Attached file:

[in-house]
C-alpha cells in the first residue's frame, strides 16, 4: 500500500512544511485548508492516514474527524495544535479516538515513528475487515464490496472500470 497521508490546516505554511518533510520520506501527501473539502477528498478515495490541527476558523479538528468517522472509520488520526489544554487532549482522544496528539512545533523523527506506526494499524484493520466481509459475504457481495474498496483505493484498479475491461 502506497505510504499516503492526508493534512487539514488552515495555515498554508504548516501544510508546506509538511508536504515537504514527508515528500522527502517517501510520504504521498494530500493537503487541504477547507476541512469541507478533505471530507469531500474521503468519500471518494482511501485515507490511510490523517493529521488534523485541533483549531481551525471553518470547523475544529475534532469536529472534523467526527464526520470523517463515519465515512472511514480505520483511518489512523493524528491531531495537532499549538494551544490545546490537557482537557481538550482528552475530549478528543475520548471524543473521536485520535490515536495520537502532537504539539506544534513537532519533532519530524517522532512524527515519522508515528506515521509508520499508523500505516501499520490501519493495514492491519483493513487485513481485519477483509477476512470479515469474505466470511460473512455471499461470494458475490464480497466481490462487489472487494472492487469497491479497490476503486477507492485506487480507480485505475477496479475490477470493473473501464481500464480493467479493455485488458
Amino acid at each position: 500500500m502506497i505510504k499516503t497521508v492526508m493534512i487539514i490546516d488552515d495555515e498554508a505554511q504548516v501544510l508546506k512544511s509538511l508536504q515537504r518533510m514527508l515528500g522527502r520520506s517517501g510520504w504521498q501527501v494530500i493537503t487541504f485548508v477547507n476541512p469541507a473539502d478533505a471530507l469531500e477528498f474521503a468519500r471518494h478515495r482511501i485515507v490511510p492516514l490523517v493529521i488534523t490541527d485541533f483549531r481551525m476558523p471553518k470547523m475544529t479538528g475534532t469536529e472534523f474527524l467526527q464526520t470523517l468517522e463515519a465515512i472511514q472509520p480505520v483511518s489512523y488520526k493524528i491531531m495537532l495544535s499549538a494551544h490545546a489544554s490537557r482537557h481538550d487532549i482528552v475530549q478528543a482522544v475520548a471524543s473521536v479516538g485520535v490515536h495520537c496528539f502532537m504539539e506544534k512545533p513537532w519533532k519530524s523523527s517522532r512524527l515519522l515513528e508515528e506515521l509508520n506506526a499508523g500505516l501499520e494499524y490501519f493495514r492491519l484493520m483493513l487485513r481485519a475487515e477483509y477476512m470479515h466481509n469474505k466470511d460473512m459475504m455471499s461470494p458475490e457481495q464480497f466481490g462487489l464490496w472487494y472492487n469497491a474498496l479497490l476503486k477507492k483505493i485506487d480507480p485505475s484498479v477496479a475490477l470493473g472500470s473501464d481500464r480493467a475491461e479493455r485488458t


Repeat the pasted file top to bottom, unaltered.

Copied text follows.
[in-house]
C-alpha cells in the first residue's frame, strides 16, 4: 500500500512544511485548508492516514474527524495544535479516538515513528475487515464490496472500470 497521508490546516505554511518533510520520506501527501473539502477528498478515495490541527476558523479538528468517522472509520488520526489544554487532549482522544496528539512545533523523527506506526494499524484493520466481509459475504457481495474498496483505493484498479475491461 502506497505510504499516503492526508493534512487539514488552515495555515498554508504548516501544510508546506509538511508536504515537504514527508515528500522527502517517501510520504504521498494530500493537503487541504477547507476541512469541507478533505471530507469531500474521503468519500471518494482511501485515507490511510490523517493529521488534523485541533483549531481551525471553518470547523475544529475534532469536529472534523467526527464526520470523517463515519465515512472511514480505520483511518489512523493524528491531531495537532499549538494551544490545546490537557482537557481538550482528552475530549478528543475520548471524543473521536485520535490515536495520537502532537504539539506544534513537532519533532519530524517522532512524527515519522508515528506515521509508520499508523500505516501499520490501519493495514492491519483493513487485513481485519477483509477476512470479515469474505466470511460473512455471499461470494458475490464480497466481490462487489472487494472492487469497491479497490476503486477507492485506487480507480485505475477496479475490477470493473473501464481500464480493467479493455485488458
Amino acid at each position: 500500500m502506497i505510504k499516503t497521508v492526508m493534512i487539514i490546516d488552515d495555515e498554508a505554511q504548516v501544510l508546506k512544511s509538511l508536504q515537504r518533510m514527508l515528500g522527502r520520506s517517501g510520504w504521498q501527501v494530500i493537503t487541504f485548508v477547507n476541512p469541507a473539502d478533505a471530507l469531500e477528498f474521503a468519500r471518494h478515495r482511501i485515507v490511510p492516514l490523517v493529521i488534523t490541527d485541533f483549531r481551525m476558523p471553518k470547523m475544529t479538528g475534532t469536529e472534523f474527524l467526527q464526520t470523517l468517522e463515519a465515512i472511514q472509520p480505520v483511518s489512523y488520526k493524528i491531531m495537532l495544535s499549538a494551544h490545546a489544554s490537557r482537557h481538550d487532549i482528552v475530549q478528543a482522544v475520548a471524543s473521536v479516538g485520535v490515536h495520537c496528539f502532537m504539539e506544534k512545533p513537532w519533532k519530524s523523527s517522532r512524527l515519522l515513528e508515528e506515521l509508520n506506526a499508523g500505516l501499520e494499524y490501519f493495514r492491519l484493520m483493513l487485513r481485519a475487515e477483509y477476512m470479515h466481509n469474505k466470511d460473512m459475504m455471499s461470494p458475490e457481495q464480497f466481490g462487489l464490496w472487494y472492487n469497491a474498496l479497490l476503486k477507492k483505493i485506487d480507480p485505475s484498479v477496479a475490477l470493473g472500470s473501464d481500464r480493467a475491461e479493455r485488458t